It seems a little odd hearing Christmas carols on a sweaty, 90 degree day in June. It’s still 6 months away from December 25th but don’t tell that to people in Santa Claus, Indiana. This is a place where you’re welcome to say “seasons greetings” all year long.
The town is quite small – 2,500 residents at most with the “Santa themed” attractions seemingly in the middle of nowhere. There’s a town museum, candy shops, stores with Christmas ornaments, golf courses, places to camp and the main attraction – Holiday World – that made history decades ago as the world’s first theme park. (Take that, Orlando.)
Despite welcoming hundreds of thousands of visitors each year – this still remains a “small town”. There are just a few places to grab a bite to eat, gas stations all seemed to be closed after 10pm and despite an influx of out of town guests – somehow traffic here is still almost nothing.
Many people have no idea the place even exists. While others have a difficult time believing there’s actually a place called Santa Claus.
Emily Thompson runs the Santa Claus Museum & Village. “If I call a customer service line and they need my address – they think I’m joking when I tell them I live in a place called Santa Claus.” She went on to explain the origin of the town’s name – at least as it’s been passed down for generations.
Legend has it that during a cold December evening, local leaders were tasked with picking a brand new name for their small community. Originally known as Santa Fee, Indiana – the name was too similar to Santa Fe, Indiana – so they weren’t able to have their own United States Post Office until a new name was selected.
Emily grins as she continues the story where “a gust of wind blew open the doors of the church where they were meeting and sleigh bells could be heard outside while a child proclaimed it must be Santa Claus!” And the rest is – well, you know.
In addition to a fun collection of memorabilia telling the story of the town – there are displays here in the museum of letters that children have written to Santa. In fact, the collection of letters date back to the 1930’s when students were taught to write in beautiful cursive style handwriting. Some of the letters are sweet – others are heartfelt like a note asking Santa to bring back a Father who is in Afghanistan. Others are downright hilarious – like the note where a young boy tells Santa he doesn’t mind trading in his Mom for a brand new puppy.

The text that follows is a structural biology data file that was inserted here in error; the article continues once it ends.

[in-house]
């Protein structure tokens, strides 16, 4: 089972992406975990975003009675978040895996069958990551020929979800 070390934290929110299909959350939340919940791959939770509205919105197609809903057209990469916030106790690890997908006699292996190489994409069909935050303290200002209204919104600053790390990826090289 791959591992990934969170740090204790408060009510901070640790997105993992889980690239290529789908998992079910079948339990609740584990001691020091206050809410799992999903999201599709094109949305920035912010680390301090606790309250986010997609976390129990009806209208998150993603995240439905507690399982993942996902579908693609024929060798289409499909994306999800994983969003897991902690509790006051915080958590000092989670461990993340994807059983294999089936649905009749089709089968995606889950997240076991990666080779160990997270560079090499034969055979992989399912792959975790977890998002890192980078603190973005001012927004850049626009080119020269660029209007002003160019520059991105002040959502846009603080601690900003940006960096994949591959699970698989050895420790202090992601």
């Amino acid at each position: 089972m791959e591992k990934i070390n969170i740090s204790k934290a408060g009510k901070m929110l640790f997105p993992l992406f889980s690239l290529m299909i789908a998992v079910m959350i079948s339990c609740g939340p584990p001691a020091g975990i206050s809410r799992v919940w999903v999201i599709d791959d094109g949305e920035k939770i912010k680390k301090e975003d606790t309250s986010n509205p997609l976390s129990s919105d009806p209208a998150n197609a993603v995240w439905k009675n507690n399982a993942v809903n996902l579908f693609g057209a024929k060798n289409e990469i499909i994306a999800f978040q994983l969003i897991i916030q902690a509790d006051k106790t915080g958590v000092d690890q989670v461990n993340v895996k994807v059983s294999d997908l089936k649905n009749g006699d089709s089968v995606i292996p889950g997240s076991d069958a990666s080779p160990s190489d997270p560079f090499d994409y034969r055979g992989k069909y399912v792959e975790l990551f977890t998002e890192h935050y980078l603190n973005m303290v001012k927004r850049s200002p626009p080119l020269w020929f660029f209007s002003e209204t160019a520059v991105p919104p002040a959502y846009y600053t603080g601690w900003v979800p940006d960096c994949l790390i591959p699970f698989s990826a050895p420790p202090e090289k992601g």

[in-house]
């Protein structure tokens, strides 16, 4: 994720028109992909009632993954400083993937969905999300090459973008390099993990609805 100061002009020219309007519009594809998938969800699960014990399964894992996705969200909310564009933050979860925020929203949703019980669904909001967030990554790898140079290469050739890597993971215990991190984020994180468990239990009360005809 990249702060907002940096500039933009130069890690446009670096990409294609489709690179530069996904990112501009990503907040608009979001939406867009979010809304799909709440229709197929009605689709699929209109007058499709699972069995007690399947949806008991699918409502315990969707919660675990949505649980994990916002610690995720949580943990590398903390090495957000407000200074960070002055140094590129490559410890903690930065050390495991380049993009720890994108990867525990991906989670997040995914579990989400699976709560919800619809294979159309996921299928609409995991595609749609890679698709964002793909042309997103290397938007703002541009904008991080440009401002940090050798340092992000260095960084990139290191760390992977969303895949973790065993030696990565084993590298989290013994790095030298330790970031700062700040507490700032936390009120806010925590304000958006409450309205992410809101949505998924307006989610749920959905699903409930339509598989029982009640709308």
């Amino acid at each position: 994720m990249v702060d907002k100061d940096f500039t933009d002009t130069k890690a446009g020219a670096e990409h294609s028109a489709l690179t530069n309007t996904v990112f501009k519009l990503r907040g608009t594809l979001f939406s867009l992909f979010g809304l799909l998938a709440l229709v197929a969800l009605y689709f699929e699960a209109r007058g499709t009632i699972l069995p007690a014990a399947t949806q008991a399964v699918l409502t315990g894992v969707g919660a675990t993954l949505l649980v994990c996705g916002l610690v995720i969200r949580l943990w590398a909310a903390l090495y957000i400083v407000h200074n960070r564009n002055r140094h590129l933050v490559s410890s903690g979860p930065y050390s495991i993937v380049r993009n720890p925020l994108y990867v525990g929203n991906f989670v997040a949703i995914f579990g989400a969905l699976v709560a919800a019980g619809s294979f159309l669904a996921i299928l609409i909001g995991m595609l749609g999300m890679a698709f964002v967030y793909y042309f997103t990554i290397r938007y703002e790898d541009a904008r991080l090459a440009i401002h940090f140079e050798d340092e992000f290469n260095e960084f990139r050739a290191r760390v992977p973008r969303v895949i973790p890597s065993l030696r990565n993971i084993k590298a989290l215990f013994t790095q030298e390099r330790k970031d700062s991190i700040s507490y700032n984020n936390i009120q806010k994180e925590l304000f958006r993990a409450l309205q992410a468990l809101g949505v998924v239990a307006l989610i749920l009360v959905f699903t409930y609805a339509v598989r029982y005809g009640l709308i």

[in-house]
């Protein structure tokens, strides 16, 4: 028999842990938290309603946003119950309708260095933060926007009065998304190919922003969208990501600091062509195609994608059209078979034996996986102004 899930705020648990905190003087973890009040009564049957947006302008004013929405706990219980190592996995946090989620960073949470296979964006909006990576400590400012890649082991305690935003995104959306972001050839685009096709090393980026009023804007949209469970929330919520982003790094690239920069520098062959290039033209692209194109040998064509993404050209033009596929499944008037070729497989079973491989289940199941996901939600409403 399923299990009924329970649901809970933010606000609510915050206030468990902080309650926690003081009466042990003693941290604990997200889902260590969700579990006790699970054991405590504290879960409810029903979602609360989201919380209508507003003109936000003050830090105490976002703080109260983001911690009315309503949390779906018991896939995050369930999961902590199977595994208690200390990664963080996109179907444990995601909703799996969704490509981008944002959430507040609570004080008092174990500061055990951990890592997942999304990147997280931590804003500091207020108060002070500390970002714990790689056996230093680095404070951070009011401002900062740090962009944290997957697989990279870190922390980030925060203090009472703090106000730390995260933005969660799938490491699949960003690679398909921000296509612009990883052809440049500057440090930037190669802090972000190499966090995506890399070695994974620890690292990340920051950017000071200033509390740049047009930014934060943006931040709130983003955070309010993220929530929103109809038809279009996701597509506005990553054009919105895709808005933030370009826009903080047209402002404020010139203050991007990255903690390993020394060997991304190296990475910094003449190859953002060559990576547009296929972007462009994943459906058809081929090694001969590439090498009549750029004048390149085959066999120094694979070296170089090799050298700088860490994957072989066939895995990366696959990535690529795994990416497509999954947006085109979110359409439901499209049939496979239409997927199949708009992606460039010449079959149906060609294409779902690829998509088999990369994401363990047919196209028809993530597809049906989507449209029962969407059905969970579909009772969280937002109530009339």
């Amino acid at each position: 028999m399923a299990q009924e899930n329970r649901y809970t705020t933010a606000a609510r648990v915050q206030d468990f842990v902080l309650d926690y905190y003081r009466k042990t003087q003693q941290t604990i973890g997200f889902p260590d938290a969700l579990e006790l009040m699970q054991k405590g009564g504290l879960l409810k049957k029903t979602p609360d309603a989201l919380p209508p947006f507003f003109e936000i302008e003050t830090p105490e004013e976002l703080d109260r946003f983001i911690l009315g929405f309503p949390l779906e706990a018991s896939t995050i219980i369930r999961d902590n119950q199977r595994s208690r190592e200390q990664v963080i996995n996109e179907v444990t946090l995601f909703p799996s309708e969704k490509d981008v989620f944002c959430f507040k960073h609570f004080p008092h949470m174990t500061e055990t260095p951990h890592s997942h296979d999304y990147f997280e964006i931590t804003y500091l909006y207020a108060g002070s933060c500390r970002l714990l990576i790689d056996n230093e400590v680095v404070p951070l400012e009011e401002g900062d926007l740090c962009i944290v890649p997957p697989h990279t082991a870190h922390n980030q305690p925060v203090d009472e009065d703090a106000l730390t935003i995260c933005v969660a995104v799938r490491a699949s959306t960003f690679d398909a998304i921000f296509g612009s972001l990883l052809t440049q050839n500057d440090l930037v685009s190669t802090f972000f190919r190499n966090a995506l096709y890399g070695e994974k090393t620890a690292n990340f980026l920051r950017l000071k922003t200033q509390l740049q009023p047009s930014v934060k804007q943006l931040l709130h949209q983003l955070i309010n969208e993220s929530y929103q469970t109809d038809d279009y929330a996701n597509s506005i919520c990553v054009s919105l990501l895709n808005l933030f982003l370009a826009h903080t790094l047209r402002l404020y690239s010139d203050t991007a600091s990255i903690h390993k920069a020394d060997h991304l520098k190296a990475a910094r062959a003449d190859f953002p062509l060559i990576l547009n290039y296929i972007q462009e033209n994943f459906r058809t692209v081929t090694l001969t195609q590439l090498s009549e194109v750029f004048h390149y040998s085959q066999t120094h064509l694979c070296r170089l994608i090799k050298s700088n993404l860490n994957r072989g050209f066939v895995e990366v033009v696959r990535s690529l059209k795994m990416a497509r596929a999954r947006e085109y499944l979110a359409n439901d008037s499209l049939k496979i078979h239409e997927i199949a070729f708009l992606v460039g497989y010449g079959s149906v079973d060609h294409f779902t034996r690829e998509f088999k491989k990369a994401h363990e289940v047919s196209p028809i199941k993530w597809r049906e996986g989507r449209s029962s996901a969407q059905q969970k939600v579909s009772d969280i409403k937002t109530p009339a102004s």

Kids can also write letters to Santa and will receive a response during the Christmas season – as “Santa’s Helpers” volunteer to respond for the big man who is pretty busy as you might imagine. Other letters just arrive at the Santa Claus post office from all over the world – some even without postage.
Other fun sights in town include the Santa’s Candy Castle and a plethora of Santa statues all over town that make for great photo ops – or “Santa Selfies” which is a local promotion aimed to spread the word of Santa Claus, Indiana on social media.
But, it’s Holiday World that brings most visitors to town. Originally called Santa Claus Land when gates first opened in 1946. The park prides itself on being “family friendly” – offering reasonable prices for admission, concessions and best of all – perks like free parking.
“You don’t invite someone to your home and then ask them to pay to park their car” says Paula Werne who has worked here for more than 20 years. “And when you invite someone inside your home – you offer them a drink. So, that’s what we do here. There’s no charge for soft drinks while you’re our guest.”
Holiday World & Splashin’ Safari is not as large as many Six Flags theme parks and certainly not as a big as any of the Disney parks. However, it’s just about right – a good mix of fun rides and roller coasters including the brand new “Thunderbird” which is billed as America’s 1st “launched wing coaster”. Of course I had to take a ride – and it was terrific! You ride outside of the tracks and it’s as smooth as you’ll find when it comes to roller coasters. One of the world’s longest roller coasters can be found here, too. The popular water park Splashin’ Safari is included in your admission and has won top honors from several industry polls and surveys. The Mammoth is known as the world’s longest water coaster.
While there are more than a handful of places to stay in Santa Claus, a good bet is located directly behind Holiday World called Lake Rudolph Campground & RV Resort. This is where I stayed during my visit. While I’m not much of a camper – there are other options like stationary RV’s and cabins that are big enough to fit the whole family and then some.
The resort could almost be a destination of its own – with an impressive water slide, pools and playgrounds for kids. Down to a science – the resort offers shuttles to Holiday World every 20 minutes or you can rent a golf cart (they were everywhere) for riding around the property and getting from your camp site to the resort’s store.
Nearby attractions include the Holiday Drive-In that shows movies in high-definition digital quality. (I saw Jurassic World here during my visit and was stunned at how clear the film looked.) President Lincoln’s boyhood home was down the road in southern Indiana as well. The home itself is no longer there – but the family farm is as well as the site of where Lincoln’s mother was buried.
Whether it’s the week of Christmas or the middle of Summer – there’s always joy to be found in Santa Claus, Indiana.